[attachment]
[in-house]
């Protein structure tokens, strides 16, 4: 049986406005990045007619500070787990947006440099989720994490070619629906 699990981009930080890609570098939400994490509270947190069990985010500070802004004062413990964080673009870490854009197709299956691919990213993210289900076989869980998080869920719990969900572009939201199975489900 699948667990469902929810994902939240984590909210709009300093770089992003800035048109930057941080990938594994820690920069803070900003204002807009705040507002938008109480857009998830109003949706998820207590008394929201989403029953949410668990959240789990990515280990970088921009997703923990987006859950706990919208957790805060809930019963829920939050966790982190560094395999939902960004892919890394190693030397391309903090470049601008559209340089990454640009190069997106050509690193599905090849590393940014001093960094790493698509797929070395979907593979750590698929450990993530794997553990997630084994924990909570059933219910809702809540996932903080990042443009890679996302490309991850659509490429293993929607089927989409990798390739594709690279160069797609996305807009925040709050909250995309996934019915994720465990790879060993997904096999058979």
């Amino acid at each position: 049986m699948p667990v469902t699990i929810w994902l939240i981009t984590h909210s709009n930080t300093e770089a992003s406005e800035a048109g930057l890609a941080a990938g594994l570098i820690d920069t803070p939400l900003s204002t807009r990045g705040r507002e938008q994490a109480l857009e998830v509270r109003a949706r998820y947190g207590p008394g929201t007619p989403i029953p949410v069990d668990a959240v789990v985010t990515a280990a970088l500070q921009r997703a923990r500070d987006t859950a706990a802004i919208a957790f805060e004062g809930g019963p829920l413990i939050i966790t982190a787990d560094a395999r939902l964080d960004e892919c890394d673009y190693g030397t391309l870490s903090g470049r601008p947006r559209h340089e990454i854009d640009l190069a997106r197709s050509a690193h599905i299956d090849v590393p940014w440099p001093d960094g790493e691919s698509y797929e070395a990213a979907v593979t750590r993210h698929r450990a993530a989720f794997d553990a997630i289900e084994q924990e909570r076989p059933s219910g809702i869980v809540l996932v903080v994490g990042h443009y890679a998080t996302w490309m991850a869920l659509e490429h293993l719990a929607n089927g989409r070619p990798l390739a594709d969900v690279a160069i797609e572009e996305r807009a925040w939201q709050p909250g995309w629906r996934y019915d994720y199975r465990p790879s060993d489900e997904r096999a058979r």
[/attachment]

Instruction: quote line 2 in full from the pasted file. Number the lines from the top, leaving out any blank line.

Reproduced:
């Protein structure tokens, strides 16, 4: 049986406005990045007619500070787990947006440099989720994490070619629906 699990981009930080890609570098939400994490509270947190069990985010500070802004004062413990964080673009870490854009197709299956691919990213993210289900076989869980998080869920719990969900572009939201199975489900 699948667990469902929810994902939240984590909210709009300093770089992003800035048109930057941080990938594994820690920069803070900003204002807009705040507002938008109480857009998830109003949706998820207590008394929201989403029953949410668990959240789990990515280990970088921009997703923990987006859950706990919208957790805060809930019963829920939050966790982190560094395999939902960004892919890394190693030397391309903090470049601008559209340089990454640009190069997106050509690193599905090849590393940014001093960094790493698509797929070395979907593979750590698929450990993530794997553990997630084994924990909570059933219910809702809540996932903080990042443009890679996302490309991850659509490429293993929607089927989409990798390739594709690279160069797609996305807009925040709050909250995309996934019915994720465990790879060993997904096999058979």